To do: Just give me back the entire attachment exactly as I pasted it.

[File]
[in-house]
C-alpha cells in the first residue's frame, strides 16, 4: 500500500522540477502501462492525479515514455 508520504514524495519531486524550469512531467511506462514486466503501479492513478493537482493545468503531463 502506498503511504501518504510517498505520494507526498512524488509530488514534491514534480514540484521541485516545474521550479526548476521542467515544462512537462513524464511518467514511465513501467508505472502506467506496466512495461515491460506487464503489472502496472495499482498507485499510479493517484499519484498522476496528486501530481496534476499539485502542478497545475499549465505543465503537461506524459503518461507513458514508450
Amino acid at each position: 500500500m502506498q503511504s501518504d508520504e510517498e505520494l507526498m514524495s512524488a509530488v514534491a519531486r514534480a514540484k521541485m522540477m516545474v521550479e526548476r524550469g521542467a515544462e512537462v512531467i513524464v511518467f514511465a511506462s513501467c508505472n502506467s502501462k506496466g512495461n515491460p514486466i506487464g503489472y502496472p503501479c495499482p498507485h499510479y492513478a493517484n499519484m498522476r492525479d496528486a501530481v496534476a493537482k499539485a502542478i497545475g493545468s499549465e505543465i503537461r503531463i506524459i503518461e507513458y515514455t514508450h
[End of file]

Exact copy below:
[in-house]
C-alpha cells in the first residue's frame, strides 16, 4: 500500500522540477502501462492525479515514455 508520504514524495519531486524550469512531467511506462514486466503501479492513478493537482493545468503531463 502506498503511504501518504510517498505520494507526498512524488509530488514534491514534480514540484521541485516545474521550479526548476521542467515544462512537462513524464511518467514511465513501467508505472502506467506496466512495461515491460506487464503489472502496472495499482498507485499510479493517484499519484498522476496528486501530481496534476499539485502542478497545475499549465505543465503537461506524459503518461507513458514508450
Amino acid at each position: 500500500m502506498q503511504s501518504d508520504e510517498e505520494l507526498m514524495s512524488a509530488v514534491a519531486r514534480a514540484k521541485m522540477m516545474v521550479e526548476r524550469g521542467a515544462e512537462v512531467i513524464v511518467f514511465a511506462s513501467c508505472n502506467s502501462k506496466g512495461n515491460p514486466i506487464g503489472y502496472p503501479c495499482p498507485h499510479y492513478a493517484n499519484m498522476r492525479d496528486a501530481v496534476a493537482k499539485a502542478i497545475g493545468s499549465e505543465i503537461r503531463i506524459i503518461e507513458y515514455t514508450h